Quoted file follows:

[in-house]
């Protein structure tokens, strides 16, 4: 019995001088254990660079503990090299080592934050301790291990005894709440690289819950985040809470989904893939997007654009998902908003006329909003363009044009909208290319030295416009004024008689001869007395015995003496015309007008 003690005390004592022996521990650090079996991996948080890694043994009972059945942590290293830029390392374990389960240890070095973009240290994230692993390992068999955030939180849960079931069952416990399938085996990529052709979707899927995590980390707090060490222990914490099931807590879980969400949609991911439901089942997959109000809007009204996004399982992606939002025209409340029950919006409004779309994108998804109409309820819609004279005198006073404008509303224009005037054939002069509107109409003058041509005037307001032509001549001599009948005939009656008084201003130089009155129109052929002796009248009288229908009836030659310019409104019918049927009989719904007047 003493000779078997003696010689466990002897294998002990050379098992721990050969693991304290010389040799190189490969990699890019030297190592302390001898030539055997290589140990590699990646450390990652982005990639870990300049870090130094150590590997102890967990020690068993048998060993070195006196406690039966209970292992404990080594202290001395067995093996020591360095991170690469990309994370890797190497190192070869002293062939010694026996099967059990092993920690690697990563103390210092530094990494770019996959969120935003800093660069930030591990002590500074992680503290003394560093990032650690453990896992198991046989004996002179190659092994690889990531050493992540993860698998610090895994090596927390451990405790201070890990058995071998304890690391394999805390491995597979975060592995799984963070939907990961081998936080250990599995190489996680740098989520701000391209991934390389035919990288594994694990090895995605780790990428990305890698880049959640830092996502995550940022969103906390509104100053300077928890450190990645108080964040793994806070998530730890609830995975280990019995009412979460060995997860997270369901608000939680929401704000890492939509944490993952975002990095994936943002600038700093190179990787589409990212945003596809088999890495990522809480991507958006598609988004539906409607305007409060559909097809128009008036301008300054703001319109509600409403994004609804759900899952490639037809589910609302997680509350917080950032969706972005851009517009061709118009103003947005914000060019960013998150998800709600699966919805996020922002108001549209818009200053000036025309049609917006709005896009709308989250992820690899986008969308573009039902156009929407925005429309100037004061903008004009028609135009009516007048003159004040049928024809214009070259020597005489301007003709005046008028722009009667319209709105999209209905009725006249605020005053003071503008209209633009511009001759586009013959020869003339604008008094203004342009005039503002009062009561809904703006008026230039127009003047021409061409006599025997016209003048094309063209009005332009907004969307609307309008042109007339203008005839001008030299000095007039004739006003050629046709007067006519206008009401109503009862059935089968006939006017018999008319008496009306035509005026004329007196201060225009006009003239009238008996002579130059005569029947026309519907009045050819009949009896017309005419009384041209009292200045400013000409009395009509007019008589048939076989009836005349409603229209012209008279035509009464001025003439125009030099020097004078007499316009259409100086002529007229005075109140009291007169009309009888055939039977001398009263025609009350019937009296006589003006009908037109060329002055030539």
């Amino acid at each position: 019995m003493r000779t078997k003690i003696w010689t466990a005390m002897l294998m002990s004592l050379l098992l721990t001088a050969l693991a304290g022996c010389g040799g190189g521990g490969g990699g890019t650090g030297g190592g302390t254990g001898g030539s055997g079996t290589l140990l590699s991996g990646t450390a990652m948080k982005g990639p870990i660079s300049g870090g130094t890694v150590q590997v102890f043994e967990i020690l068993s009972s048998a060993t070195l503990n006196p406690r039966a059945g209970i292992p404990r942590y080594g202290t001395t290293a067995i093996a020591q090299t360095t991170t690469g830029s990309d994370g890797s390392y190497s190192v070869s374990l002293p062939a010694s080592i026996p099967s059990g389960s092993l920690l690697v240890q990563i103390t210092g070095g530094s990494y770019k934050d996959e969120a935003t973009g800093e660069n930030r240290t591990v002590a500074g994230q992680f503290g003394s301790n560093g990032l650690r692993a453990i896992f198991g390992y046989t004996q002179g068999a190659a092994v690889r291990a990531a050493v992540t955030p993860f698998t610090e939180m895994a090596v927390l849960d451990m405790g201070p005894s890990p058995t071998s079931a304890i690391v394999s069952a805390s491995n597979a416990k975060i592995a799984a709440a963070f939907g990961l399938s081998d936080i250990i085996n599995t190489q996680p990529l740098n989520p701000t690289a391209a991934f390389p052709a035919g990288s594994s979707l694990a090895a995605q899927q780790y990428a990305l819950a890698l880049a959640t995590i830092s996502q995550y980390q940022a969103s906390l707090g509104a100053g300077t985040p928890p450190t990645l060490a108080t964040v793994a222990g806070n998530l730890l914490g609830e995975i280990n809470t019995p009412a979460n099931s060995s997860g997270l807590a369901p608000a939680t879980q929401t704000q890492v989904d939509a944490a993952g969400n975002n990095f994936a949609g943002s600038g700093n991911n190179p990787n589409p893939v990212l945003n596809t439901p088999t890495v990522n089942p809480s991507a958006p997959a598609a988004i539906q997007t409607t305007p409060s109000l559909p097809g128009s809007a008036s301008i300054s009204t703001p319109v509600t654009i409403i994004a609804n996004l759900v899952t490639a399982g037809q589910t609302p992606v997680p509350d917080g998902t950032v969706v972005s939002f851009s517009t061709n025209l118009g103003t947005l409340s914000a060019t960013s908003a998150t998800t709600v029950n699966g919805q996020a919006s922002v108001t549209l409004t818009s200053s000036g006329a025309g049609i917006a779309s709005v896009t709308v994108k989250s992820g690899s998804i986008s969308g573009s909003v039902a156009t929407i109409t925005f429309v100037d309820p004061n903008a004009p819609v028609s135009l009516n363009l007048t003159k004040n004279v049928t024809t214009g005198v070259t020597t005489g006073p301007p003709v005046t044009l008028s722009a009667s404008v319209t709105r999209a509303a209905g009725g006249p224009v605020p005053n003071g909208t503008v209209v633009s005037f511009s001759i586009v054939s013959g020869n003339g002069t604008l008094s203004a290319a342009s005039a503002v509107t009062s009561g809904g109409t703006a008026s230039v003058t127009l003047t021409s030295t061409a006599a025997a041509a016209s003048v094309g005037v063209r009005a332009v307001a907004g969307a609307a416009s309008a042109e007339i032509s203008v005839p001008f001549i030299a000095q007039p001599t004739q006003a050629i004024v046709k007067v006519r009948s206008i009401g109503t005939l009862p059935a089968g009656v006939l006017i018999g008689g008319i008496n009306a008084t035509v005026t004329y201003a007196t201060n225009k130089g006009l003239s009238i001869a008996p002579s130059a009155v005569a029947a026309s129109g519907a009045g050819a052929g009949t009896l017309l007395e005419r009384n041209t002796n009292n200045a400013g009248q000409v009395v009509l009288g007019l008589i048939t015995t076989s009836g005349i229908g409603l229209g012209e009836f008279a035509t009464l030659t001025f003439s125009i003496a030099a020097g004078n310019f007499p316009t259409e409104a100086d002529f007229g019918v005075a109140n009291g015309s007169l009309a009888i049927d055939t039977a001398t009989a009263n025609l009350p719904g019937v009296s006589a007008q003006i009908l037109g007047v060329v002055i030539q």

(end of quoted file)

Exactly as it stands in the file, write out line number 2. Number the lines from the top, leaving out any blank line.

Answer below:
């Protein structure tokens, strides 16, 4: 019995001088254990660079503990090299080592934050301790291990005894709440690289819950985040809470989904893939997007654009998902908003006329909003363009044009909208290319030295416009004024008689001869007395015995003496015309007008 003690005390004592022996521990650090079996991996948080890694043994009972059945942590290293830029390392374990389960240890070095973009240290994230692993390992068999955030939180849960079931069952416990399938085996990529052709979707899927995590980390707090060490222990914490099931807590879980969400949609991911439901089942997959109000809007009204996004399982992606939002025209409340029950919006409004779309994108998804109409309820819609004279005198006073404008509303224009005037054939002069509107109409003058041509005037307001032509001549001599009948005939009656008084201003130089009155129109052929002796009248009288229908009836030659310019409104019918049927009989719904007047 003493000779078997003696010689466990002897294998002990050379098992721990050969693991304290010389040799190189490969990699890019030297190592302390001898030539055997290589140990590699990646450390990652982005990639870990300049870090130094150590590997102890967990020690068993048998060993070195006196406690039966209970292992404990080594202290001395067995093996020591360095991170690469990309994370890797190497190192070869002293062939010694026996099967059990092993920690690697990563103390210092530094990494770019996959969120935003800093660069930030591990002590500074992680503290003394560093990032650690453990896992198991046989004996002179190659092994690889990531050493992540993860698998610090895994090596927390451990405790201070890990058995071998304890690391394999805390491995597979975060592995799984963070939907990961081998936080250990599995190489996680740098989520701000391209991934390389035919990288594994694990090895995605780790990428990305890698880049959640830092996502995550940022969103906390509104100053300077928890450190990645108080964040793994806070998530730890609830995975280990019995009412979460060995997860997270369901608000939680929401704000890492939509944490993952975002990095994936943002600038700093190179990787589409990212945003596809088999890495990522809480991507958006598609988004539906409607305007409060559909097809128009008036301008300054703001319109509600409403994004609804759900899952490639037809589910609302997680509350917080950032969706972005851009517009061709118009103003947005914000060019960013998150998800709600699966919805996020922002108001549209818009200053000036025309049609917006709005896009709308989250992820690899986008969308573009039902156009929407925005429309100037004061903008004009028609135009009516007048003159004040049928024809214009070259020597005489301007003709005046008028722009009667319209709105999209209905009725006249605020005053003071503008209209633009511009001759586009013959020869003339604008008094203004342009005039503002009062009561809904703006008026230039127009003047021409061409006599025997016209003048094309063209009005332009907004969307609307309008042109007339203008005839001008030299000095007039004739006003050629046709007067006519206008009401109503009862059935089968006939006017018999008319008496009306035509005026004329007196201060225009006009003239009238008996002579130059005569029947026309519907009045050819009949009896017309005419009384041209009292200045400013000409009395009509007019008589048939076989009836005349409603229209012209008279035509009464001025003439125009030099020097004078007499316009259409100086002529007229005075109140009291007169009309009888055939039977001398009263025609009350019937009296006589003006009908037109060329002055030539």